Often during this time of deceit false rumors of which players teams are considering are abundant as well as players "rising" and "falling" based on exhibition games and workouts. The moral of the story is believe none of what you hear and only half of what you see.
Now, on to our misconceptions.
It has been decided for roughly 13 months that Andrew Luck will be the number one pick in the 2012 draft. Luck is the most NFL ready rookie coming into the league since Peyton Manning and there really isn't a weakness in his game. Although Robert Griffin III won the Heisman Trophy and he's a wonderful prospect, there is simply no way that the Colts or any other team in need of a quarterback would pass on Andrew Luck.
Robert Griffin III could have have a higher upside than Andrew Luck and whichever team trades up to draft him will shout from the mountaintops that Griffin was the number one quarterback on their board. Believe none of it as Andrew Luck is the player that teams have been pining over for the last two years and barring a major offseason injury it is an absolute lock that Luck's name is called first on April 26th.
The Rams Will Get a King's Ransom for the Second Overall Pick
We know that Andrew Luck will go first overall and quarterback needy teams such as Cleveland, Washington and Miami among others will explore the possibility of trading up for Robert Griffin III. Although the Rams own the second-overall selection, they won't be able to put the proverbial gun to the head of possible trade partners.
There's a zero percent chance that St. Louis would select Griffin with the second overall pick. The Rams have already made a sizable financial commitment to Sam Bradford and they can't afford to have that much money wrapped up in two quarterbacks. What hurts the Rams even more is that Minnesota owns the third-overall pick and they are committed to 2011 first-round pick Christian Ponder. If the Rams ask for too much compensation for their second-overall pick, teams can simply call up Vikings general manager Rick Spielman and negotiate for a more fair price to get their guy.
The final thing to keep in mind is that if Robert Griffin III shows poorly at the combine, the Rams second-overall pick might be completely worthless in terms of a trade.
We are fully aware that the St. Louis Rams and Cleveland Browns both select in the first four picks and desperately need help at wide receiver. We are also aware that not one but two wideouts went in the top six picks last season. Unfortunately for the Rams, Browns and the Blackmon family, Justin Blackmon simply does not have the measurables of A.J. Green and Julio Jones. Blackmon has good size at 6-foot-1, 215 pounds but he's not as big as last year's top wideouts. Blackmon also lacks top-end speed as he's expected to run somewhere in the low to mid 4.5's in the 40. 2011 sixth-overall pick Julio Jones was bigger at 6-foot-3, 220 pounds and ran a blazing 4.39 second 40 while the at 6-foot-4, 210-pound A.J. Green ran in the 4.4's.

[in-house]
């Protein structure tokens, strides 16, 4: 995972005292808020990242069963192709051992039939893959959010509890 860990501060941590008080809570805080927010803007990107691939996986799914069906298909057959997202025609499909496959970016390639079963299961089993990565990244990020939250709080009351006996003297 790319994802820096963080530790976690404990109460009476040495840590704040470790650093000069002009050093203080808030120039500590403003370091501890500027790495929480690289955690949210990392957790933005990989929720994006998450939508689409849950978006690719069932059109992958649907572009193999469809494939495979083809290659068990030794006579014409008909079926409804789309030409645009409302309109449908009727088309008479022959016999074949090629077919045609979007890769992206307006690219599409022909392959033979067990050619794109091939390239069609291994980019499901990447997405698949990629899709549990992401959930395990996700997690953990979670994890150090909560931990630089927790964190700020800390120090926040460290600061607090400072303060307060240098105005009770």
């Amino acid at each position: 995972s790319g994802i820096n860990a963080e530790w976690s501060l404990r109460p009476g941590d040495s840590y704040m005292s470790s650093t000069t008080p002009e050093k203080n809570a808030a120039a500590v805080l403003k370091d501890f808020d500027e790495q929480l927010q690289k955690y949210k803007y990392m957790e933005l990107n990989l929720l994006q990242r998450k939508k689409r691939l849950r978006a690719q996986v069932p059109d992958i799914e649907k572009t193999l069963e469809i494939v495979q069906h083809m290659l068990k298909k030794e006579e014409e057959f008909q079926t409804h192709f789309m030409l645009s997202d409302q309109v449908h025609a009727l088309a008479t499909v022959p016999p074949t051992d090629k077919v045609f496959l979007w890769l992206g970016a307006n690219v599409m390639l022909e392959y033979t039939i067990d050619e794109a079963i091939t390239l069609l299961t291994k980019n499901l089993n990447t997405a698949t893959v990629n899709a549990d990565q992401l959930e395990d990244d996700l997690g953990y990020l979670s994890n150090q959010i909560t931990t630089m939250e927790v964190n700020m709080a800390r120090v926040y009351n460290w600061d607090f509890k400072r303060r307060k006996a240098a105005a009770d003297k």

Blackmon had a fantastic collegiate career and won the Biletnikoff Award for the nation's top wideout two years in a row. His game projects fairly well on the next level but to take a wide receiver in the top ten picks, much less the top five picks he must have great size, speed and hands and Blackmon possesses none of the three.
It's Easy To Trade Back
Most fans are in favor when their teams trade back in the draft to acquire extra picks in the hopes of filling more needs. Whereas the idea makes sense, it's simply not as easy as checking a "trade back box" on the draft card.
To trade back in the draft, someone must first find a player of enough value to come up for, usually a quarterback. With there likely being just two first-round quarterbacks in this draft, there may not be very many players worthy of giving up additional compensation to move up and acquire, thus we may not see more than a couple trades in the first round.
Trading Back is Always Smart
There are no absolutes in the draft business. It makes sense to have as many draft picks as possible, but continuously moving back can prevent a team from acquiring an impact player.
The perfect example is the New England Patriots. The Patriots seemingly move back year after year and are loaded with draft picks. They do as good of a job as any team at protecting their future, but at what expense?
It's difficult to argue with New England's recent success, as the team went 13-3 and made it to the Super Bowl. Unfortunately for the Pats, they were short playmakers and that ultimately kept them from taking home the big prize.
Make no mistake, most franchises would love to have had the success the Patriots had over the past decade, but they haven't won a Super Bowl in seven seasons. Mediocre drafting has been an issue, despite having as many picks as any team in the NFL.
Last season the Atlanta Falcons traded up from the 27th spot all the way up to pick number six to take Alabama wideout Julio Jones. Jones helped the Falcons to the playoffs and looks the part of a future elite receiver. What if the normally stingy Patriots splurged on Jones and Tom Brady had an outside threat who could consistently get deep and beat man coverage? There may have been a parade through Boston last week instead of Manhattan.
Charlie Bernstein is the NFL Insider for ESPNFlorida.com and ESPN 1080 and 1040 in Orlando/Tampa and Editor-in-Chief of Sports Media Interactive, covering the National Football League, NCAA, and National Basketball Association. Charlie covers the Jacksonville Jaguars for FoxSports and has been featured on the NFL Network and Sirius NFL Radio. Charlie is also a member of the Pro Football Writers of America. You can follow Charlie on Twitter @nflcharlie